The Top Six Ways to Carry out P2P Fraud
By Pete Loughlin, Purchasing Insight
Purchase to pay process, compliance controls, segregation of responsibilities – all things which to a business can, and are, seen as obstacles to just getting things done. But, they’re a necessary evil without which fraud would run rife.
So what are the most common purchase to pay frauds? We can’t necessarily know which are employed most often, but based on common knowledge and a bit of personal experience we think these are good candidates for the top six.
- Hack the finance system
If someone can get administrator access to the finance system, it’s like having the keys to the safe. There’s lots of ways of persuading the IT team to give you admin access especially if you’re involved in system design and testing. Needing to set up new user accounts out of hours for testing has been known to do the trick. In an organisation that hasn’t buttoned down its IT security procedures, there is always a way. Once granted, new fictitious users, suppliers – even bank details are simple to add.
No PO – No Problem
This requires collusion with a supplier. A surprising number of companies will retrospectively create a purchase order to match an invoice in order to get it paid. If invoices are paid on the nod below a certain level, this loophole can easily be exploited. Let’s say for example that any invoice below £1,000 gets paid – even if there’s no purchase order – all that’s then required is to have a chat with a friendly supplier, get a few invoices submitted and split the proceeds.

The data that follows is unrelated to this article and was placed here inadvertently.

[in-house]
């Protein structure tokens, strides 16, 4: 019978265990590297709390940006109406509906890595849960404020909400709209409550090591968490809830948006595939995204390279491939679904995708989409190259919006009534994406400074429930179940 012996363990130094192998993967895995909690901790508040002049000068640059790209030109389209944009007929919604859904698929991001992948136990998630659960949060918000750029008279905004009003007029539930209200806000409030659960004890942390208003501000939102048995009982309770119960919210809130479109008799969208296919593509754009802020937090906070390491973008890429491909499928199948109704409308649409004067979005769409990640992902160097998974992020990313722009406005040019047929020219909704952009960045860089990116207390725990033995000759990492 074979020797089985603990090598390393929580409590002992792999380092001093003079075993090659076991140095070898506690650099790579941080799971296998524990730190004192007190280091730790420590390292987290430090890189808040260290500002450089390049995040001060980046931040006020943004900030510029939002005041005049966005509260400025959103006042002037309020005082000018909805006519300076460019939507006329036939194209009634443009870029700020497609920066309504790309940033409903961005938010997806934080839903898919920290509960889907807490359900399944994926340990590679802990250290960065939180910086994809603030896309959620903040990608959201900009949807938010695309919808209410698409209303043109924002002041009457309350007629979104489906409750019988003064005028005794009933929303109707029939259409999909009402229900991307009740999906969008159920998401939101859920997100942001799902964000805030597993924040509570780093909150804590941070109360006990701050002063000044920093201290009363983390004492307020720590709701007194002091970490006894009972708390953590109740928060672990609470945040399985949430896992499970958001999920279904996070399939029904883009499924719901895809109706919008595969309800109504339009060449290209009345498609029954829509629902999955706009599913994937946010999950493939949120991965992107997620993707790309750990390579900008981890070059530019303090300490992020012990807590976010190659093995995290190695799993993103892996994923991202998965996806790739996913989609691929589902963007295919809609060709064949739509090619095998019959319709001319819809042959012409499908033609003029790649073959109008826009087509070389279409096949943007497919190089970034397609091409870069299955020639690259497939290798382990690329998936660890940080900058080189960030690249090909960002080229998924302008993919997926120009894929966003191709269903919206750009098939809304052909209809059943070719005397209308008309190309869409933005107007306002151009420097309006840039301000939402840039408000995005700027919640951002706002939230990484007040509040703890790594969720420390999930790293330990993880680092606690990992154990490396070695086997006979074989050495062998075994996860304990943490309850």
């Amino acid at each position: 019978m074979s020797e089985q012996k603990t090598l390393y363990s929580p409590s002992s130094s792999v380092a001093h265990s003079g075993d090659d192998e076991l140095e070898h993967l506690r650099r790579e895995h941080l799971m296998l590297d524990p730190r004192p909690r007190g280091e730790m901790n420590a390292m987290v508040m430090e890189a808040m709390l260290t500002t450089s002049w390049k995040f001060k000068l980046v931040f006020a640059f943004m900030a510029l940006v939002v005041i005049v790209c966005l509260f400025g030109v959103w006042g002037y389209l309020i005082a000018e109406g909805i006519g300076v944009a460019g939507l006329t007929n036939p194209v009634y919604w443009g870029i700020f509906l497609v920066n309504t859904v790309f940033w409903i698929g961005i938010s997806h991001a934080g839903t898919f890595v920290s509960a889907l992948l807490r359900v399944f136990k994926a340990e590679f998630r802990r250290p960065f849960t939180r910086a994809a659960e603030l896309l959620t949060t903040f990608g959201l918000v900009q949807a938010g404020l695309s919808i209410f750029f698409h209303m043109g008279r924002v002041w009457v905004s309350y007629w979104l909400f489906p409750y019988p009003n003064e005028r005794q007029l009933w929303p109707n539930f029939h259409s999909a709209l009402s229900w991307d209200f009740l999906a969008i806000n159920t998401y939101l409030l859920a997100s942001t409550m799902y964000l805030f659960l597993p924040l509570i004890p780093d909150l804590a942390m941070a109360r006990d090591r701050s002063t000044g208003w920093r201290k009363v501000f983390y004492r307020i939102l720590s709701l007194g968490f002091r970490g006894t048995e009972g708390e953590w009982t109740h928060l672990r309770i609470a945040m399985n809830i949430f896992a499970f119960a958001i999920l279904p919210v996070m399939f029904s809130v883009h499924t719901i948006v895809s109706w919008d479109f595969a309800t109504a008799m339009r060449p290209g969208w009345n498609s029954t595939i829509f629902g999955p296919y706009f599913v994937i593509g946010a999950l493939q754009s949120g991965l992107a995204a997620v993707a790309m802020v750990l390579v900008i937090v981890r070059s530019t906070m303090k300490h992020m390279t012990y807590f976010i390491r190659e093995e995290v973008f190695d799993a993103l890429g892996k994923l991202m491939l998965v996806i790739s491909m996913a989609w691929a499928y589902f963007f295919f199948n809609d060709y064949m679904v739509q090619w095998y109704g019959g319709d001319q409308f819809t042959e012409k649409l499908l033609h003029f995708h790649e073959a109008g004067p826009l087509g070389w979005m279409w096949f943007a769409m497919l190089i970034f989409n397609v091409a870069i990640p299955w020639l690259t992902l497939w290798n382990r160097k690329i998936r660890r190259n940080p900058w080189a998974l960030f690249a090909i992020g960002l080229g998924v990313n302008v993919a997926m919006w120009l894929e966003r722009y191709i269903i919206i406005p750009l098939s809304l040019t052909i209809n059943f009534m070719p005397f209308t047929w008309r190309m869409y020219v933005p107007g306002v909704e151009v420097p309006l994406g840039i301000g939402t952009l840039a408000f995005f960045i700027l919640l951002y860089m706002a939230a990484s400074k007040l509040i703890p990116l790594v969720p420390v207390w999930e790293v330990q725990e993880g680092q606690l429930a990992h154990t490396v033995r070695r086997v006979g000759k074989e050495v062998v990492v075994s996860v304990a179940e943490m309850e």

- Make friends and undermine Control
Segregation of responsibilities is all about preventing collusion and these controls are the enemy of the fraudster who will work hard to undermine them. The fraudster will make friends, do people favours and offer t o take workload off colleagues. When they need to call in a favour that involves compromising controls – it becomes easy.
- Receipt goods that have never been delivered
This is so easy, and in the right circumstances, almost impossible to detect . Take for example a building site. If t he concrete is being supplied by “friendly” supplier, the deliveries could be signed for, but never actually dropped off. The truck leaves the site without dropping off the concrete. The “friendly” supplier gets paid twice for a single delivery. Perhaps the architects will wonder why it’s taken twice as much concrete to build the office block than they estimated but by the time they figure it out, the trail has gone cold.
- Kick backs
There are often unwritten clauses in supplier contracts. Whether it’s cash or a few freebies, many suppliers will collu de to build i n some costs to cover “commission”.
- Diverting supplier payments
Finally, this simple scam has been known to fool even the most com petent AP team. A supplier is selected th at invoices for large amounts on a regular basis. A bank account is then opened in their name – or rather, an approximation of their name. Once the a ccount is opened, it’s a simple step to inform AP of the new bank account details. It’s unlikely that they’ll spot the minor name change and once set up, the fraudster can enjoy weeks, months and in some cases years of someone else's money.